Ranch Musings columnist David Zirnhelt. (File photo)
Ranch Musings columnist David Zirnhelt. (File photo)

Ranch Musings columnist David Zirnhelt. (File photo) Ranch Musings columnist David Zirnhelt. (File photo)

RANCH MUSINGS: Shifting gears from haying to marketing

Sometimes it is necessary to focus on the basics of the business

Sometimes it is necessary to focus on the basics of the business, regardless of other distractions or attractions.

Over the past few weeks, I have been watching the cattle markets and have been quite concerned about the pending shortages of feed, both pasture and winter feed (hay or substitutes) in areas where we have competition in the cattle market: the Canadian prairies and the U.S. West and Midwest.

Droughts have created shortages for both winter feed and summer/fall pasture. As a result, there have been a lot of cattle moving to sales. This, however, has not resulted in drastic, if any, reduction in the price producers receive for the different classes of cattle.

Those of us with cattle on open range will be challenged to get our cattle rounded up and sent to market. So, what are the prospects for prices this fall?

High prices for cattle on the hoof may well continue to see a rise at retail stores. Apparently, many cattle producers in Canada and the U.S. are exiting the business which may be good for those who can stay in the business, however, the cattle herd size in the U.S. has grown to the pre-COVID size.

READ MORE: As drought cuts hay crop, U.S. cattle ranchers face culling herds

One measure of what prices might be later this fall is to track the futures market which is strong this week for cattle sales into the fall. Producers can pre-sell ahead of delivery.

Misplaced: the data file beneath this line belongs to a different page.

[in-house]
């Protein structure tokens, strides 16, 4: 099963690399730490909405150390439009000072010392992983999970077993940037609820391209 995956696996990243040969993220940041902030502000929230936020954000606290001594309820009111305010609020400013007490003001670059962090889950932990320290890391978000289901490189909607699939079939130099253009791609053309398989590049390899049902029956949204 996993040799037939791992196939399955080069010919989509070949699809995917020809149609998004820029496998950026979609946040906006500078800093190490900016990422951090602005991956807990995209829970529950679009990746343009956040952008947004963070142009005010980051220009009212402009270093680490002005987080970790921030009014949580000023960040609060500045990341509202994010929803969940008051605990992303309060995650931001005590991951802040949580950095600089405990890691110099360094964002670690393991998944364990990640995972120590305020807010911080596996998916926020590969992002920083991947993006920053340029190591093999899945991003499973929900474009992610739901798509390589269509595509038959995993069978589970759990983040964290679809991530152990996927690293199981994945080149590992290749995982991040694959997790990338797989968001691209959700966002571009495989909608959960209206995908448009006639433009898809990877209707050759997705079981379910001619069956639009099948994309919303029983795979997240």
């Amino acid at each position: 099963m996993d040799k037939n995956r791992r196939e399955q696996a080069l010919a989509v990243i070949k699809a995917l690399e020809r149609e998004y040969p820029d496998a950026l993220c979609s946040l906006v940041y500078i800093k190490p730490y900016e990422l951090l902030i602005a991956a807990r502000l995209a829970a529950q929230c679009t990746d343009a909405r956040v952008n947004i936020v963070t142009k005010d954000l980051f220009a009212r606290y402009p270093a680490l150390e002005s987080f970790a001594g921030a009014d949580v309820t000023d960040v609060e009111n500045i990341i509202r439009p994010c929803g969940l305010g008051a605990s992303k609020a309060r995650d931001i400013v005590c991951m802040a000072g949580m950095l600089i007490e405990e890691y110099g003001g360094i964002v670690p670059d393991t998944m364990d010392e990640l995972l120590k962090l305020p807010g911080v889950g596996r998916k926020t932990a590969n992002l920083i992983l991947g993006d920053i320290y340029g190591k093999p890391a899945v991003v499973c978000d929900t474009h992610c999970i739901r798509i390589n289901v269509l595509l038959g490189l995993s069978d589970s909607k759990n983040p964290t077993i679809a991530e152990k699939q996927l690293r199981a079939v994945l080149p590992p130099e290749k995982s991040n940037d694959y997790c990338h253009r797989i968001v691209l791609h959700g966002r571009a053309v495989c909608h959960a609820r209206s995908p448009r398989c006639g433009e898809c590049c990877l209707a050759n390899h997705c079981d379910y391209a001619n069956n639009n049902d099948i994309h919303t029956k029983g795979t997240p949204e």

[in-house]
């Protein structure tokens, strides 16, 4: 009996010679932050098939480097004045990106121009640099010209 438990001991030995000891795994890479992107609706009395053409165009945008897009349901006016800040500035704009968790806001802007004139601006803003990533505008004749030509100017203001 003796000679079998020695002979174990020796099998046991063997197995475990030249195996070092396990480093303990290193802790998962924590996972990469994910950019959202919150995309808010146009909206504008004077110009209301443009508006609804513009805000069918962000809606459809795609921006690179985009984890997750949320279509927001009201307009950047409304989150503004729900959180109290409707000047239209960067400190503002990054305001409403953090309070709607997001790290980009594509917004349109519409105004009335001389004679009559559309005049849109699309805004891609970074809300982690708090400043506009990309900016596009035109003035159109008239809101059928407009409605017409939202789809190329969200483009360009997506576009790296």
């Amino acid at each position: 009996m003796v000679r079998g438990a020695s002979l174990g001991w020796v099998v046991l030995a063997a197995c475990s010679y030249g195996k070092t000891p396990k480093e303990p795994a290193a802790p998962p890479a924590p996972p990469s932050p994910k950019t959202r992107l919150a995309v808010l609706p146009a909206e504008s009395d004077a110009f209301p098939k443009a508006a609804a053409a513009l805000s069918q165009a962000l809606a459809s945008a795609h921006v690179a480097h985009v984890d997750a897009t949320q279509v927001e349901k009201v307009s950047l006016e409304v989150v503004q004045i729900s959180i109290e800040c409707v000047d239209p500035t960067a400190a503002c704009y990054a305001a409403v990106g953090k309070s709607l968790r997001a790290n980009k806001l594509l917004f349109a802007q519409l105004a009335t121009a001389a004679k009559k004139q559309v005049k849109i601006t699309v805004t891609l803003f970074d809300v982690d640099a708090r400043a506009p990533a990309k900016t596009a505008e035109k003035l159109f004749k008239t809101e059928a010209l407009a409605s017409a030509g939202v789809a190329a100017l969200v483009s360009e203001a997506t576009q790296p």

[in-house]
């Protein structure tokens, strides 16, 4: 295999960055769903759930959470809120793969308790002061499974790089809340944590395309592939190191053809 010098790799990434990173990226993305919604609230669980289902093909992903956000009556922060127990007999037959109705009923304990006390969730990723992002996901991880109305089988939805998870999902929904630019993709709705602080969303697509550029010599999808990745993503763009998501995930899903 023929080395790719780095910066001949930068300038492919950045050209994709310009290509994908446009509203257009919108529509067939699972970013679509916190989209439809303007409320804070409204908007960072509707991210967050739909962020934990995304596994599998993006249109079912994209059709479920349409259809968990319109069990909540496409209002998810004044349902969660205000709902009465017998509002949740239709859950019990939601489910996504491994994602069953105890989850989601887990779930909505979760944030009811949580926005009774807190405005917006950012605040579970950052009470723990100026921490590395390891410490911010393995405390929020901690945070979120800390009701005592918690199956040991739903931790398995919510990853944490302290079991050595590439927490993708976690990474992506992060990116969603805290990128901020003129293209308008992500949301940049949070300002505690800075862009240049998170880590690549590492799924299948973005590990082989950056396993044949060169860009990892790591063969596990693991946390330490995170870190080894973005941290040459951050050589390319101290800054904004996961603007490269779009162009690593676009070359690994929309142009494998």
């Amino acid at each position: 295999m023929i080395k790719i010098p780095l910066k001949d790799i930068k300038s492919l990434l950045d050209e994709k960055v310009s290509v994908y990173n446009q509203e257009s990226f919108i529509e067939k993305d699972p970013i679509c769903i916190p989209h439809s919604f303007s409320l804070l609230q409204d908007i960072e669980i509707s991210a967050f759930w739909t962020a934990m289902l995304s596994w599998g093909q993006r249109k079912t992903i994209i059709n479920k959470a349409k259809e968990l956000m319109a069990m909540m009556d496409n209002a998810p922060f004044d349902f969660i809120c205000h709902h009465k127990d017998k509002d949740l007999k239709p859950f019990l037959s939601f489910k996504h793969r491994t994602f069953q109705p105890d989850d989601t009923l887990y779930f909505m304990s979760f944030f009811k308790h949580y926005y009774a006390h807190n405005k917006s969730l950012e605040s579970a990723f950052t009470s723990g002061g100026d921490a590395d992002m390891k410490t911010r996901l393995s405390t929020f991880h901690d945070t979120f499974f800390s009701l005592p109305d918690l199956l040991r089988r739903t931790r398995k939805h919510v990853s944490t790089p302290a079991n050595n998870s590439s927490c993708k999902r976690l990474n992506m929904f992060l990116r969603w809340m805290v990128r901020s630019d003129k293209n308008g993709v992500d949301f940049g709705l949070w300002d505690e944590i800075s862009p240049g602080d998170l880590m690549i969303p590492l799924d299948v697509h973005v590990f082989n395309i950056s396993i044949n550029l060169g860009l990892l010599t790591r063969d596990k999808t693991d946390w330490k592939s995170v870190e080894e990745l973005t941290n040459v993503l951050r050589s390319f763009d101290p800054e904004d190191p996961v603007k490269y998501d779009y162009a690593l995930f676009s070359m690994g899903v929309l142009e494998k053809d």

I am not a marketing expert, but my reading of ranch management literature leads me to believe that ability in marketing is important to a successful ranch business. This leads to the comment that you should try to differentiate your product from others if you want a better price, but bear in mind that profitability doesn’t necessarily mean getting the highest prices.

Profitability may well mean those with the lowest cost of producing the “product” are the most profitable. We can influence our cost more than we can influence the market.

All of this is to remind ourselves, and the ultimate purchasers of our product—consumers- that we have tough and complicated business decisions to make.

David Zirnhelt is a rancher and member of the Cariboo Cattlemen’s Association. He is also chair of the Advisory Committee for the Applied Sustainable Ranching Program at TRU.

Do you have something to add to this story, or something else we should report on? Email: cassidy.dankochik@quesnelobserver.com


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